Review: Batman: Battle for the Cowl #1


Woot!  Woot?  (chirp)


Rev up your excitement meter, because the biggest Bat event of the season is here, as anyone and everyone is stepping up to fill the boots of the man that saved Gotham City more times than that other guy.  Wow!  This is going to be the bestest thing in the world, right?  Yeah… about that…

cowl1cover.jpgWhile Battle for the Cowl could be DC’s biggest event of the Spring, it unfortunately falls flat from the very beginning.  It’s not that the reader already knows Batman isn’t dead, although that is part of it, but it has to do with how suddenly Gotham City has gone to crap following Batman’s “disappearance”.

One of the things (aaahhhhh… Matthewzptlk I’ll see you in 60 days…yes, that is an in joke for those who listen to the Major Spoilers Podcast) that keeps the ne’er-do-wells at bay isn’t that Batman is or isn’t there, but the thought that he might be watching, ready to pounce at any minute.  If anything, the simple act of turning on of the Bat-signal should be enough to frighten the superstitious and cowardly lot into thinking Gordon has summoned the Dark Knight.

There is also no mention of the events of Final Crisis, which should have caused the city to fall to crap, but then again, it seems Final Crisis is being bypassed at every chance.  Instead, Tony Daniel reveals the cause of all the chaos is a turf war brought on by Two-Face and Penguin, who are trying to gain control of the city (shades of Batman: No Man’s Land anyone?).  Granted, neither one of them appear in the issue, so we have to take the word of Robin, who narrates the entire issue.

To add a little fuel to the fire is the sudden reappearance of Black Mask who blows up Arkham Asylum, which has had the time to clean and repaint following the Black Glove’s shenanigans.  He is also able to free a horde of Batman’s rogues gallery (Poison Ivy, Killer Croc, Scarecrow, hot girl who takes off her clothes on panel, guy who gets his face melted by Black Mask, Killer Moth, and anyone else who needs to be involved in this little story twist).  Black Mask has a very Task Force X method of controlling those who would rather rip his head off, but he does give them free reign to kill and maim however they see fit.

It sounds like a great set up to an epic story, which it very well may be, but considering how we got here, and how insane readers have been over the Batman R.I.P. and Final Crisis debacle, I can’t help but feeling we’re seeing a train wreck in slow motion.

What’s good about the issue?  It contains nearly every Bat-Family member ever.  EVER!  Wanna see Wildcat bring a can of whoop-ass to a dandy fight?  It’s there.  Wanna see the Birds of Prey reunited cause it feels so good?  It’s there.  Wanna see Batwoman stand around showing her ass to the readers, simply because she can? It’s in there.  Batgirl making a single panel cameo?  Sure.  Knight and Squire?  There.  Riddler?  Bingo. Catwoman? Yup.  Damian Wayne?  Yeah, that punk is there, and Tony Daniel does the right thing by making him out to be less than heroic at the right time.  Azrael?  Perhaps.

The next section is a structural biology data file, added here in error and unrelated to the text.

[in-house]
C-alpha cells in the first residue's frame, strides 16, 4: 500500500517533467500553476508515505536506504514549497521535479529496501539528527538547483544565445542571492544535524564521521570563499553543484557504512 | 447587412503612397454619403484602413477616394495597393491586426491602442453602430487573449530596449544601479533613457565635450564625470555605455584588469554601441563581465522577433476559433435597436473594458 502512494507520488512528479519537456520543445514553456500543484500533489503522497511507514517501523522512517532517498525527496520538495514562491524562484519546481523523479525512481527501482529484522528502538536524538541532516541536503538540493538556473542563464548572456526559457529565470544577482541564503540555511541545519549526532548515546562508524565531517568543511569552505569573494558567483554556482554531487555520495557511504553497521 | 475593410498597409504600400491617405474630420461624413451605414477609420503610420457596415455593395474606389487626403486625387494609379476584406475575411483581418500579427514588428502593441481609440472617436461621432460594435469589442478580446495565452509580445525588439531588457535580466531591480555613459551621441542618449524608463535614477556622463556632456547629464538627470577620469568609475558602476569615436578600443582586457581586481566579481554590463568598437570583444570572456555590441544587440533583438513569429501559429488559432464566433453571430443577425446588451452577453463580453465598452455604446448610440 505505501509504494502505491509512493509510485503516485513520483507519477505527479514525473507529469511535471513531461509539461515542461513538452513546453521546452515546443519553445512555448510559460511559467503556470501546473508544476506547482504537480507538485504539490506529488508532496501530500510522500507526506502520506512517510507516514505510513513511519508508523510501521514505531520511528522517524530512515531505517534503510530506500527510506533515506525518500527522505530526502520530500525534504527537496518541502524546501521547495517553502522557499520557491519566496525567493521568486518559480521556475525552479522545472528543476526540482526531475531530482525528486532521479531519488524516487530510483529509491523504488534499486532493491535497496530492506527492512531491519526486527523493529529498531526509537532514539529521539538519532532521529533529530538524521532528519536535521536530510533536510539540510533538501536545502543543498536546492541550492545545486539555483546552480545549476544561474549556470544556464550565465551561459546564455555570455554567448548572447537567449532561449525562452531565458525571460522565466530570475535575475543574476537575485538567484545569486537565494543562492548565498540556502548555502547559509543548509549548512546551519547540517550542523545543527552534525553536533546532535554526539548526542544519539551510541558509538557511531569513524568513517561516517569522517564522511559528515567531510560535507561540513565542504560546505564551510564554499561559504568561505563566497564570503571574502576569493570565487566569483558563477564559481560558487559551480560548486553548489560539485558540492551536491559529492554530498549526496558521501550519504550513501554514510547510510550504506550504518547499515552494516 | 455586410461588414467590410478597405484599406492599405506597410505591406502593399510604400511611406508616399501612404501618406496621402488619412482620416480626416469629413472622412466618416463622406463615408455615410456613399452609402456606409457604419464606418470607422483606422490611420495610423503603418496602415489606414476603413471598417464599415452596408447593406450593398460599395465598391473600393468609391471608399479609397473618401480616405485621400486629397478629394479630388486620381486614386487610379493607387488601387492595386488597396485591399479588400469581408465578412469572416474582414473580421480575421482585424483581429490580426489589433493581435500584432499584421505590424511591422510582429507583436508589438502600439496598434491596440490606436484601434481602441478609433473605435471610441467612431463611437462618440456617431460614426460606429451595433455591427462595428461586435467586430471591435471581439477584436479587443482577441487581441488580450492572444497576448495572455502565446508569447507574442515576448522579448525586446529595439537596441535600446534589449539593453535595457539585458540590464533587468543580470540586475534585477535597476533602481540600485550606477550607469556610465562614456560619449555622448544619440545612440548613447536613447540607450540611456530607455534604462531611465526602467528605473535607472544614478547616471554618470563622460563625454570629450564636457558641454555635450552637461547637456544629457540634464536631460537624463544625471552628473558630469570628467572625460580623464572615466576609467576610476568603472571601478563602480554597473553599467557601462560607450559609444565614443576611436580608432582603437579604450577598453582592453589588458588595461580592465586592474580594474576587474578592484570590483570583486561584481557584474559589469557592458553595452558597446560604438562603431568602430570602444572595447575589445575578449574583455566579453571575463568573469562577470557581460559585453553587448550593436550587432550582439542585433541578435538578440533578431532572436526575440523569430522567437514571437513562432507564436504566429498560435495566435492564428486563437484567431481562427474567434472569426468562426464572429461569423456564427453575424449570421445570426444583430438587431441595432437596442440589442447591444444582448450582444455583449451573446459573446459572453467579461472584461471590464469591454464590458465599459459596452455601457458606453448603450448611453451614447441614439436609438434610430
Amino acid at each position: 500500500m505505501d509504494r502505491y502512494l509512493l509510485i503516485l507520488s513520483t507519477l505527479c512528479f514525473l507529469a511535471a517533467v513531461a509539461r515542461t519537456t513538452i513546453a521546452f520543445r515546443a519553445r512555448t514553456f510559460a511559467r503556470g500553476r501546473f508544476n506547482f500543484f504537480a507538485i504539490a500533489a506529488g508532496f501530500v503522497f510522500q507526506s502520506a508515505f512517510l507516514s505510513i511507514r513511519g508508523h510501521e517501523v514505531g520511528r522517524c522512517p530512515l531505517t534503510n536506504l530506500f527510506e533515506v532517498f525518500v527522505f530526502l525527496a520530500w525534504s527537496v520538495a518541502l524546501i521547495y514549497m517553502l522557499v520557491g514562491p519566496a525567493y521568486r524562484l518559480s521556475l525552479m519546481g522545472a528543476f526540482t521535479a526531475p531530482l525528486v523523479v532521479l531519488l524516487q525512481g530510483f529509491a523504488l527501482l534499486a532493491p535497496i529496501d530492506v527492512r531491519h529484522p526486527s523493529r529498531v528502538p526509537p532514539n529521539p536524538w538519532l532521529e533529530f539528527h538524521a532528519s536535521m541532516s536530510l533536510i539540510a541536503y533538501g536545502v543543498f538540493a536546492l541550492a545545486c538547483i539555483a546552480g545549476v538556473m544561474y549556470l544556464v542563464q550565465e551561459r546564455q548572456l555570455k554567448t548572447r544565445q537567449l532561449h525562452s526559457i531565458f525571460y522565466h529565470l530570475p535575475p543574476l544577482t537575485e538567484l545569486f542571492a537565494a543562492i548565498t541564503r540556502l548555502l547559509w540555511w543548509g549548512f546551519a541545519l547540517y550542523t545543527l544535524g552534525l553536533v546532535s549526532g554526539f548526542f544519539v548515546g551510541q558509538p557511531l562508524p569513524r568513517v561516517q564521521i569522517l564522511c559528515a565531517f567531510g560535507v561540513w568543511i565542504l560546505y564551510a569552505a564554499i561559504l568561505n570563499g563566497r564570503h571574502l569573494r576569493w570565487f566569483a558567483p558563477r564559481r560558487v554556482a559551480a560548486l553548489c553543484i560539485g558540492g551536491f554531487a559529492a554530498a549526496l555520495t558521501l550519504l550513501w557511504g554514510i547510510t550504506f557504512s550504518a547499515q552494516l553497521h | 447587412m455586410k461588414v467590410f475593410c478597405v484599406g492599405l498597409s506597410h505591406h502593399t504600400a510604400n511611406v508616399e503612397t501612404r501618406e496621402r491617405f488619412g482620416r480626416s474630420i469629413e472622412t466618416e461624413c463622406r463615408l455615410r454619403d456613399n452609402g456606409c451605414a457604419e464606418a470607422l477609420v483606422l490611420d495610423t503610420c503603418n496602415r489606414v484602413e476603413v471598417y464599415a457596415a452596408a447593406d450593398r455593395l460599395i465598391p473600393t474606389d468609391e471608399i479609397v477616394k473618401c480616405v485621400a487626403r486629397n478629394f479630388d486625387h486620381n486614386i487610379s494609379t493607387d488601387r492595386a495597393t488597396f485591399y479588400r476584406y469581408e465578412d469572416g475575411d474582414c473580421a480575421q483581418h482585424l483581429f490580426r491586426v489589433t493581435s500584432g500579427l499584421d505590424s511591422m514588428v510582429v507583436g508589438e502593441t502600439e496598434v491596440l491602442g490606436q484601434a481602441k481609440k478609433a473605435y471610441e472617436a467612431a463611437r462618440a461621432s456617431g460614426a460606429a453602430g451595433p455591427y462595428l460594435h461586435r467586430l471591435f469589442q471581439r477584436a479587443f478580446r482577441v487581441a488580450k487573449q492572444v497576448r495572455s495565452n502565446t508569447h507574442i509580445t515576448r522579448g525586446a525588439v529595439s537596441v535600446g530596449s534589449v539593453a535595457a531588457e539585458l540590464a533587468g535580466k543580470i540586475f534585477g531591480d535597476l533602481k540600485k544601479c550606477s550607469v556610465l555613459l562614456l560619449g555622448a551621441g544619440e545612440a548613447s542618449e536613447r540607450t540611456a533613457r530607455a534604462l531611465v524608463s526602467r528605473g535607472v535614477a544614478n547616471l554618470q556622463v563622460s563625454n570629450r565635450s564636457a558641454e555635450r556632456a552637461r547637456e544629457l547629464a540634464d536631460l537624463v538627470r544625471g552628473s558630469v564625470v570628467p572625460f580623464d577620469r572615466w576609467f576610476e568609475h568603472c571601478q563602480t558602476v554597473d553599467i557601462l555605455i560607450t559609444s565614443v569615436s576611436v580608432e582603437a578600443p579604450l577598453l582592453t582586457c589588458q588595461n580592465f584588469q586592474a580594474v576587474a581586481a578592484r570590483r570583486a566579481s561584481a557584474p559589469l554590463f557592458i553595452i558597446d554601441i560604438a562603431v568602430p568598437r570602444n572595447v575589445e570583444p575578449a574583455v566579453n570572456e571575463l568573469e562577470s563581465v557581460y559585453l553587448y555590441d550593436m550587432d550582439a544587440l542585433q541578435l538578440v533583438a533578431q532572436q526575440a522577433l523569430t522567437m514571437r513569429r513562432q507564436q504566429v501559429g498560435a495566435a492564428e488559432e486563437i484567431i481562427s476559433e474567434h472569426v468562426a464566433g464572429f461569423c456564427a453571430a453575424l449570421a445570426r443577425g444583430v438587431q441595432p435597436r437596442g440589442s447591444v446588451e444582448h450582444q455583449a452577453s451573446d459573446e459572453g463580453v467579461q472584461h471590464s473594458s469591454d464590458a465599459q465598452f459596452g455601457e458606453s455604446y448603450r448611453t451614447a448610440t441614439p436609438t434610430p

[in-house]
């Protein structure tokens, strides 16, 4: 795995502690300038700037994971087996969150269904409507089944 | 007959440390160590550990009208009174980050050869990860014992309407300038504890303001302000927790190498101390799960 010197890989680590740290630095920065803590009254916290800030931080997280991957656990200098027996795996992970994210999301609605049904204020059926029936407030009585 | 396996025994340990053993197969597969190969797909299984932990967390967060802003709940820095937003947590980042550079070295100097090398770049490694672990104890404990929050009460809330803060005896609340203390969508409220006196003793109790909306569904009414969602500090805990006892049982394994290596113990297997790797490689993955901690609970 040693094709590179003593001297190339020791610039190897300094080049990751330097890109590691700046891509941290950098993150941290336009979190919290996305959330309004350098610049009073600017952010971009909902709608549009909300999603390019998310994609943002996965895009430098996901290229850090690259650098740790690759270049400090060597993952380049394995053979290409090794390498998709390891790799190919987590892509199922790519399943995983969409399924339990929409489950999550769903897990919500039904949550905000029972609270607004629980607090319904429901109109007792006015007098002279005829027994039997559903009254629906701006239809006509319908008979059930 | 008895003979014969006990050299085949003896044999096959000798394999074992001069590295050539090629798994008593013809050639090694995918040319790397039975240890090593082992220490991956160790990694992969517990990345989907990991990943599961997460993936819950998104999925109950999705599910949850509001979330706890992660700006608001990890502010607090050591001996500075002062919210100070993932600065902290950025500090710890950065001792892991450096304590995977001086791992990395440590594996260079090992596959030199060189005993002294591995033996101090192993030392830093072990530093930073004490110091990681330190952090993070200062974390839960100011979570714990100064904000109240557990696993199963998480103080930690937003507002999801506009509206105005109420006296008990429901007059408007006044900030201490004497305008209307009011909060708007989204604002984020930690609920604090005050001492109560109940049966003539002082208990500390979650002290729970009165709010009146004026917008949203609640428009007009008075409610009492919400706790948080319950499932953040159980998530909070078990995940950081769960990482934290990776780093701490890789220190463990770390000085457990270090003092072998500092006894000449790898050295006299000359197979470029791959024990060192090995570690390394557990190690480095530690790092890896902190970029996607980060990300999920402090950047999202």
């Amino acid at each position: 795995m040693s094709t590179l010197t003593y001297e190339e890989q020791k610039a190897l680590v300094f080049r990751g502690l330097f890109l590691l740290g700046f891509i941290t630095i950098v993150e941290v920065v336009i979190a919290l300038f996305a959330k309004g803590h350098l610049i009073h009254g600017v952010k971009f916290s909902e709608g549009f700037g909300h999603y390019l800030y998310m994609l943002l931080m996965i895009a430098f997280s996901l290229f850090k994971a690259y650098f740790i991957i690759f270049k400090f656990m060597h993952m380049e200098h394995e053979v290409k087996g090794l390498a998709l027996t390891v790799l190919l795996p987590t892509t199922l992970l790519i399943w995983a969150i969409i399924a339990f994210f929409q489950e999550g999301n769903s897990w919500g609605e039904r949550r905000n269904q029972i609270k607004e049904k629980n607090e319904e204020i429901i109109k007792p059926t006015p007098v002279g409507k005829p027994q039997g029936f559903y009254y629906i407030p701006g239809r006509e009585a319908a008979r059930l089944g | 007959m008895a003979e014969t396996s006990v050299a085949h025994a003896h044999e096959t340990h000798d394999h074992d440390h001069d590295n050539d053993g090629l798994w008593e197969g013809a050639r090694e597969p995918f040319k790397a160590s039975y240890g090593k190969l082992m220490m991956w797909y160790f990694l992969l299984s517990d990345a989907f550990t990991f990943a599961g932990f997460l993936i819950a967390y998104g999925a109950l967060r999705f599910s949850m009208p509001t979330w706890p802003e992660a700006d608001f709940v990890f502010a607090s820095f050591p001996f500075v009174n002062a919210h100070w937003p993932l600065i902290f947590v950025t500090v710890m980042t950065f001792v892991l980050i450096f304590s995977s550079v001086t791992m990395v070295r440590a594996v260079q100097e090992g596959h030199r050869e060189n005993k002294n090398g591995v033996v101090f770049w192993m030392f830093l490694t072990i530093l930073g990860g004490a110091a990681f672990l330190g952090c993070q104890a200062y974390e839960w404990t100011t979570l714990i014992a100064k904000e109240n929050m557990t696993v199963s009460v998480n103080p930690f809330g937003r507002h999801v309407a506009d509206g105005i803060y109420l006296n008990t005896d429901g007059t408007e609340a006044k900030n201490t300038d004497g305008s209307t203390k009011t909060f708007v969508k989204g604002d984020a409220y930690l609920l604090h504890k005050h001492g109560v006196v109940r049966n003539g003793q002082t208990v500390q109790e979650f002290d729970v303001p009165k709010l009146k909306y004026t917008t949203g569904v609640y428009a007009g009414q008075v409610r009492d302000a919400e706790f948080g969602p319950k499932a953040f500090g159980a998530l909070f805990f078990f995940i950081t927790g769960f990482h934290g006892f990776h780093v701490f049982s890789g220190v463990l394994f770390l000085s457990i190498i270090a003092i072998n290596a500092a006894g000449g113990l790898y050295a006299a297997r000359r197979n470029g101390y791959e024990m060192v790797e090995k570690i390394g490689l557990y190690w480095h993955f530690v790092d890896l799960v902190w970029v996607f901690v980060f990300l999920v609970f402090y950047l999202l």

The crux of the issue is not that Gotham City is falling apart.  It’s not that Dick continues to tell all the heroes involved that no one will replace Batman, but rather the mystery of the person who has donned the cape and cowl and is striking terror in the few pockets of Gotham City that haven’t been torn apart by Black Mask, Two-Face, and the Penguin’s little fight for control.  Since we never discovered what happened to Jean Paul Valley’s body, and since the impostor Batman is as hardcore as Az-Bats, and since no one ever stays dead in the DCU – my money is on the blonde haired crime fighter. It’s either him or someone from the Order of Saint Dumas, as there was a panel or two from another Bat-title that featured the Order.

Update:  I just read the most recent Previews that does confirm Jason Todd as the gun totting Batman.  My bad for not paying attention to tiny details.

For the most part Tony Daniel’s writing is good; the story moves at a fast pace, and while the major reveals ask the reader to suspend disbelief, Daniel is able to work with what he has given, as there’s only so much you can cram into a 22-page issue.  Sandu Florea also steps up to the plate to deliver art that is good, as he is also able to cram a heck of a lot of action into the limited space.

Will Battle for the Cowl end in a way that gets readers excited about Batman again?  I hope so, but realistically it is nothing more than the a way station on the journey to the six to eight new titles being dumped in readers’ laps in the coming months.  I’m giving points to Daniel and Florea for handling the story as best they can, but it’s the overall forced nature of the story that has me giving this issue 2.5 out of 5 Stars.